Editor’s note: For Hawaii’s Nov. 8 General Election, Civil Beat asked candidates to answer some questions about where they stand on various issues and what their priorities will be if elected.

The following came from Ernest Caravalho, Aloha Aina Party candidate for state House District 28, which includes Makiki and Punchbowl. His opponent is Democrat Daniel Holt.

Go to Civil Beat’s Election Guide for general information, and check out other candidates on the General Election Ballot.

Candidate for State House District 28

Ernest Caravalho
Party Aloha Aina
Age 61
Occupation Health care
Residence Chinatown, Oahu


Community organizations/prior offices held

Current president, Honolulu Chinatown Lions Club; officer, Knights of Rizal; appointed officer, Hawaiian Lodge Free and Accepted Masons; officer, Fraternal Order of Eagles; former vice-chair and current member, Neighborhood Board 13.

1. What is the biggest issue facing your district, and what would you do about it?

The biggest issues are crime, houselessness and affordable housing. For crime I will work with the community to insure we have more police walking the district. We need to have foot patrols to help to curb the increase of crime and we need to have working cameras in our district. These are just a few examples for crime.

For houselessness we need to identify who needs rehabilitation for drugs and alcohol and we as a state need to set up a state-of-the-art mental health facility. We also need to get more behavioral health workers out on the streets working.

For affordable housing the state must step in and give more contracts to developers who are willing to build homes people can live in.

2. Many people have talked about diversifying the local economy for many years now, and yet Hawaii is still heavily reliant on tourism. What, if anything, should be done differently about tourism and the economy?

We need to divert the money we give to tourism and use that money to invest in diversifying our economy. We need to give some of that money to our local farmers and to other sustainable local ventures that can help us to be self-sufficient of mainland and foreign goods into Hawaii. Each island should be producing their own dairy, meats, vegetables and fruits. We must be self-sustainable thus ensuring that we are not held hostage to goods coming into Hawaii.

We should invest into a world class health system making Hawaii the place for health care, keeping our children here. We need to invest in hemp and bamboo. We also need to build a world-class education system and bring in high-tech industries to Hawaii. Hawaii should position itself as the financial capital of the Pacific.

3. An estimated 60% of Hawaii residents are struggling to get by, a problem that reaches far beyond low income and into the middle class, which is disappearing. What ideas do you have to help the middle class and working families who are finding it hard to continue to live here?

I believe that in Hawaii we must challenge the 14th amendment and equal protection clause. We do this by establishing a residency law of seven years. In this way no one who cannot prove seven years in Hawaii can buy land or homes giving those in Hawaii a chance to compete.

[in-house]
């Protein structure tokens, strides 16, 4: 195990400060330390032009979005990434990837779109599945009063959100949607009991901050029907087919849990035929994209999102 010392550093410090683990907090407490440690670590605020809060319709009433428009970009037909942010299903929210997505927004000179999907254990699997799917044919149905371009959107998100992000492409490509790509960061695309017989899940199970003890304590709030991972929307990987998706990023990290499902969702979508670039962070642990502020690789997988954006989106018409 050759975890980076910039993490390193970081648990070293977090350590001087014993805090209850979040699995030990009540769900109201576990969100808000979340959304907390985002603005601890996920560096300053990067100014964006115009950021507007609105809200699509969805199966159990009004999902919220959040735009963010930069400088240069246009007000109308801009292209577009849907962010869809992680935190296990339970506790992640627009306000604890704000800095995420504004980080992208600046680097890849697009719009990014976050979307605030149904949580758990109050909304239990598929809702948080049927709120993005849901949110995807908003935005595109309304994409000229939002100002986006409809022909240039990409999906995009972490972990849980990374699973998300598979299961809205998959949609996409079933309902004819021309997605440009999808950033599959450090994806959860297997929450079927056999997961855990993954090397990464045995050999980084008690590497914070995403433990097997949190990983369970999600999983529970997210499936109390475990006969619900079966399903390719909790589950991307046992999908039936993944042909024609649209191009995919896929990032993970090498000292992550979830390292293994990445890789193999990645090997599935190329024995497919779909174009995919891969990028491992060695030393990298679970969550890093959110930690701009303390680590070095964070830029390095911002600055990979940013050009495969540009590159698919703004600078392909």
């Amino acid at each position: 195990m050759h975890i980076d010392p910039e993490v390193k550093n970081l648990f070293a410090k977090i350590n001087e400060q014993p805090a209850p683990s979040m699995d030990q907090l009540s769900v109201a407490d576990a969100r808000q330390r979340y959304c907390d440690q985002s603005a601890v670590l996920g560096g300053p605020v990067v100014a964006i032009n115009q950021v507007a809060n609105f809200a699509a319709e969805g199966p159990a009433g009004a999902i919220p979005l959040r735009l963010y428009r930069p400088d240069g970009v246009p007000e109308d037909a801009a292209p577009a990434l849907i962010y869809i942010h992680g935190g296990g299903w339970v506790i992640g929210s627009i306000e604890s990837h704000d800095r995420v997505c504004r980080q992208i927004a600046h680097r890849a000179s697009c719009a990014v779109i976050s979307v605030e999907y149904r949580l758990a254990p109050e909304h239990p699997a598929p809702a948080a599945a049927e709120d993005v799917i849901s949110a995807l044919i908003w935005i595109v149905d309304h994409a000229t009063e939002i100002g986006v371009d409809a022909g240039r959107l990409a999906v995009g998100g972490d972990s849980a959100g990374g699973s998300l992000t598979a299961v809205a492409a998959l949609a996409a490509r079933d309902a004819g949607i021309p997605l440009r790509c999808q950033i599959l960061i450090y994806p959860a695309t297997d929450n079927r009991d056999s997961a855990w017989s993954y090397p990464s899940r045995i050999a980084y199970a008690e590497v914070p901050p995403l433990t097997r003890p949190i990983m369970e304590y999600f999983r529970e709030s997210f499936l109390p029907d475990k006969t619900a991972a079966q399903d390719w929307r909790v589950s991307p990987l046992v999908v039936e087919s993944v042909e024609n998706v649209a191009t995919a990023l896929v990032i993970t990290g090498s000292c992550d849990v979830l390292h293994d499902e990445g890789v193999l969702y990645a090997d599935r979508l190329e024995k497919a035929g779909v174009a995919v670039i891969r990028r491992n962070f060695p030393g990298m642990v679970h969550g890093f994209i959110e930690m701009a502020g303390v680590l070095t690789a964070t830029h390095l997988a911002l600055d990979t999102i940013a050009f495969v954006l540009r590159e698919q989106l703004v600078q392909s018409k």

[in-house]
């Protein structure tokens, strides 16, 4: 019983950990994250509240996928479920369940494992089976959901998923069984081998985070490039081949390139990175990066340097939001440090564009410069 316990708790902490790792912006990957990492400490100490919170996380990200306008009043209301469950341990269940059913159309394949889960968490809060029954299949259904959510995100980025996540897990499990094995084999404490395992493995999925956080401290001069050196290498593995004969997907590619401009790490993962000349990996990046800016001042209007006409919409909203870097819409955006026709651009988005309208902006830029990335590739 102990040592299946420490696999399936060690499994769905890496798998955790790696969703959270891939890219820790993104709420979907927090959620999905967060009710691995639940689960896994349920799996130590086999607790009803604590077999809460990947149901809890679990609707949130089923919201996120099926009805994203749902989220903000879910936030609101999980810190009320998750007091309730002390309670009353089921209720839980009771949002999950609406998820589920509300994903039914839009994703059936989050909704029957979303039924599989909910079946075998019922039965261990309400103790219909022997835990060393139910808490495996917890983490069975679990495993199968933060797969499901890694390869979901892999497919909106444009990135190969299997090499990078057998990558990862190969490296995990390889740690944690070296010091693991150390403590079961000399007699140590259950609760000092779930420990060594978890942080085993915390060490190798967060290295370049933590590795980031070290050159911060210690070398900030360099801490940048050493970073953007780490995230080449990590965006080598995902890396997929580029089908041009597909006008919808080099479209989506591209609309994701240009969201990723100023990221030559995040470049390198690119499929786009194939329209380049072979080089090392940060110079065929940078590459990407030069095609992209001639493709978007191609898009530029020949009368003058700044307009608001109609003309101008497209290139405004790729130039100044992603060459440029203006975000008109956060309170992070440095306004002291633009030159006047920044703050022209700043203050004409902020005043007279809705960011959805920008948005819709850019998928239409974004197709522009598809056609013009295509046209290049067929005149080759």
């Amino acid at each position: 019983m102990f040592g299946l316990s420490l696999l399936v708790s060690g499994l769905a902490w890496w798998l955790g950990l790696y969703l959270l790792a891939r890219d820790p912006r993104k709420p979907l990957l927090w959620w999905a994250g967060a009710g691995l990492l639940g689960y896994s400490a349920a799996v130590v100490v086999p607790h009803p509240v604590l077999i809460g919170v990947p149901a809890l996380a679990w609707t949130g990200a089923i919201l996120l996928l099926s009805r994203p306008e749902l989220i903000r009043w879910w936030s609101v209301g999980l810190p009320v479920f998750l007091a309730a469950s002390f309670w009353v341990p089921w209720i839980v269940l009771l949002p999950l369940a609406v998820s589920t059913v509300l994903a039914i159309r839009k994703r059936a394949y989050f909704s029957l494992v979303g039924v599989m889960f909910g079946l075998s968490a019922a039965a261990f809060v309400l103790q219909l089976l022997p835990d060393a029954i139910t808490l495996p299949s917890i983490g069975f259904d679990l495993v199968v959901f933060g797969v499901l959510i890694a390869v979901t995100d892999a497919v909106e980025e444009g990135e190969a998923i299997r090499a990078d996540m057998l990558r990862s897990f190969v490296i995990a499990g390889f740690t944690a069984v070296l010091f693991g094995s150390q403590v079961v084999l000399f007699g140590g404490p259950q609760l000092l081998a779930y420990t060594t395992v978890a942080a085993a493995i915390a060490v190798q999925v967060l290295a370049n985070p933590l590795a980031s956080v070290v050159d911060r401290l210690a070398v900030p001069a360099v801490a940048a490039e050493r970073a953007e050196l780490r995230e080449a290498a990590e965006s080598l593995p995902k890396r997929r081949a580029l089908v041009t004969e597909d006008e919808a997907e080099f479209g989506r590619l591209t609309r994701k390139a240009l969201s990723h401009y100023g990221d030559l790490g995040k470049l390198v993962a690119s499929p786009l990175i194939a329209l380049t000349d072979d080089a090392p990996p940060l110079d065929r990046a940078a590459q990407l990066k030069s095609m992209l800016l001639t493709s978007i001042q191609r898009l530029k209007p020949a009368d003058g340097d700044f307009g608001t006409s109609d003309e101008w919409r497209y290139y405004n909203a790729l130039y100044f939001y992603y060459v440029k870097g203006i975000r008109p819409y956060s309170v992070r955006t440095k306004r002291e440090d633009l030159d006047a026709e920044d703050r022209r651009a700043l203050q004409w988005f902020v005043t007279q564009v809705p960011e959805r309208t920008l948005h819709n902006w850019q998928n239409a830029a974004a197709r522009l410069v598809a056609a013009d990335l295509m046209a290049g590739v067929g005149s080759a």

We need to increase the minimum wage at a faster rate then they have it now and we must look at universal basic income for all our people.

The media must do its part by not continuing to say to our people its okay to move to Vegas, and stop calling it the ninth island.

Teacher pay must go up and our education system needs to be overhauled. Time for our children to be able to compete and live in their home state by giving fair livable wages comparable to the continent.

4. Hawaii has the most lopsided Legislature in the country, with only one Republican in the Senate and only four in the House. How would you ensure there is an open exchange of ideas, transparency and accountability for decisions? What do you see as the consequences of one-party control, and how would you address that?

Although we say that we have the most lopsided Legislature in the country I would have to disagree with this to a point. In Hawaii our Legislature is broken. As we see we have a one-party rule but when you look deeper into this you will see that our Legislature hardly gets things done with a lot of grumbling between them. I surmise this is because in fact we have a lot of Republicans running as Democrats knowing that is the only way they can win.

Hawaii must have an open primary where the people are allowed to vote for who they believe in. We must allow people to vote their conscience and not party. By saying you choose to vote on your primary ticket as a Democrat and not be able to vote for someone you believe in can make a difference. Our closed primary system limits us to who we can vote for thus allowing a one-party system. Until we address this we cannot move forward. Thus, we see many Democrats winning at the primaries because the Republican or other parties are not fielding anyone to run as they know it’s a losing battle.

5. Hawaii is the only Western state without a statewide citizens initiative process. Do you support such a process? 

I support a citizens initiative. This is way overdue.